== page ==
Colau’s room for manoeuvre will be further constrained by the territorial priorities of some of her potential allies. Convergència Democràtica de Catalunya (CDC), the largest party in the CiU federation that still governs in the Catalan parliament, approached these elections as a test of the public’s support for Catalan independence. In doing so, it is thinking ahead to the Catalan regional elections scheduled for 27 September 2015, which have been billed as a de facto referendum on Catalonia’s relationship with Spain.

Earlier this year, CDC, Esquerra Republicana Catalunya (ERC) and other civil society organisations formally agreed that the election of a pro-independence majority to the Catalan Parliament on this date would trigger the creation of an independent Catalan state within 18 months. Viewed in the context of this larger strategic plan, CiU’s loss of control of Barcelona’s local government is a blow (although in Catalonia as a whole the vote-share of independentist parties increased slightly).

But the more immediate threat to CDC’s pro-independence ambitions comes from the governing alliances that will have to be formed in places like Barcelona. Colau has already indicated her desire to work with left-wing parties such as ERC to deliver her policy agenda. But ERC is constrained by its agreement with CDC to build pro-independence majorities at all levels of government; collaboration with Barcelona en Comú (who have so far said very little about Catalonia’s relationship with the rest of Spain) would jeopardise this agreement, and de-rail the entire independence process. Other threats to the independence process may materialise in the coming months, as CDC waits to see if other parties (including, crucially, its partner within the CiU federation, Unió Democràtica de Catalunya) sign up to its plans for achieving Catalan statehood.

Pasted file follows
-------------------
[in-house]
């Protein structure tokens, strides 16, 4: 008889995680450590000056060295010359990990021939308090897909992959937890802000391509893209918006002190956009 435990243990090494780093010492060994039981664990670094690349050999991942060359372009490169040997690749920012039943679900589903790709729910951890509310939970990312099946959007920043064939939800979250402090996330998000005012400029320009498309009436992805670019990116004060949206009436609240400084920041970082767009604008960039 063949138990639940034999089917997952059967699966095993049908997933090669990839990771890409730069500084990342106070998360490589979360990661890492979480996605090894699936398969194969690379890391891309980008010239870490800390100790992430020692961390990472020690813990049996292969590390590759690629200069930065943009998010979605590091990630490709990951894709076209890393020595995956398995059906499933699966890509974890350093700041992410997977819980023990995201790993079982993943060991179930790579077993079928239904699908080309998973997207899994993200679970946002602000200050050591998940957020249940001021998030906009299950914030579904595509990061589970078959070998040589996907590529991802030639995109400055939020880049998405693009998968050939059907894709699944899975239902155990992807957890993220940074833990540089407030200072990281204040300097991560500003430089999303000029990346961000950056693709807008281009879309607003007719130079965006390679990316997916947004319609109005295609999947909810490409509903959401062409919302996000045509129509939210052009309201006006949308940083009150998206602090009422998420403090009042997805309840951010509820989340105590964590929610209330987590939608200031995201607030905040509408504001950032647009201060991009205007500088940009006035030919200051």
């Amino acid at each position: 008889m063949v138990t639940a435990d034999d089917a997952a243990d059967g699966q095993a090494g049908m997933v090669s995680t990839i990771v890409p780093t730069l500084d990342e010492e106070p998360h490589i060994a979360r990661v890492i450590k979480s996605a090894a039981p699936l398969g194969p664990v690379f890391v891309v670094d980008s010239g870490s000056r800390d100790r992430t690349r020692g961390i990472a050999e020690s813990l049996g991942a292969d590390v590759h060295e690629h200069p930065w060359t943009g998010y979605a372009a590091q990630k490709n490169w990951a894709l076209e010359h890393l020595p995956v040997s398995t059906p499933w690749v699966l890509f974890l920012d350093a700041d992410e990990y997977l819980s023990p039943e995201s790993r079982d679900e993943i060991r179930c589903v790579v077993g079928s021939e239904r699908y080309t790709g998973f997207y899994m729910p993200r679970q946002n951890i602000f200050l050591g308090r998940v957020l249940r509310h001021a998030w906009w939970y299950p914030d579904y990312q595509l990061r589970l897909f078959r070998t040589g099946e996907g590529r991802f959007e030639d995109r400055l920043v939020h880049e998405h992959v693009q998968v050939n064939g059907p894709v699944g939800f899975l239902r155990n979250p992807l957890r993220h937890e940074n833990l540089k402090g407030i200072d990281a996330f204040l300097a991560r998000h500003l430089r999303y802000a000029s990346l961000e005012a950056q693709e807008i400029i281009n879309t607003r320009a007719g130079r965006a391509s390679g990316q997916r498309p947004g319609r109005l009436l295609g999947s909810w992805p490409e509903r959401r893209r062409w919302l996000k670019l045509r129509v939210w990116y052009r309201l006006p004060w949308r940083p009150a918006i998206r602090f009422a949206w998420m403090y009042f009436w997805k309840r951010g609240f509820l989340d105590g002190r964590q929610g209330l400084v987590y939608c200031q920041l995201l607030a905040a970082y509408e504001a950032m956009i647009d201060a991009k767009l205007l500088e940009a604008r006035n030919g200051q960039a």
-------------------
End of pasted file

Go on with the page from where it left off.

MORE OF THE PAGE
The local elections in Barcelona, like local and regional elections elsewhere in Spain, have provided a platform for new actors to demand a new kind of politics. But the fragmentation of party politics also means that this will inevitably be a more complex politics, requiring new alliances and difficult compromises in an effort to resolve Spain’s economic, institutional and territorial crises.

And there is little time for those in government for the first time, or those that find themselves out of government and struggling to retain their electoral appeal, to adjust to the new political landscape. With Catalan regional elections in September, and a general election expected in November, the capacity of new and old parties to respond to their changed circumstances will dictate whether the era of Spain’s two-party system can be definitively said to be over.

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Note: This article gives the views of the author, and not the position of EUROPP – European Politics and Policy, nor of the London School of Economics.

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About the author

Anwen Elias – Aberystwyth University
Anwen Elias is Senior Lecturer in Comparative Politics at Aberystwyth University.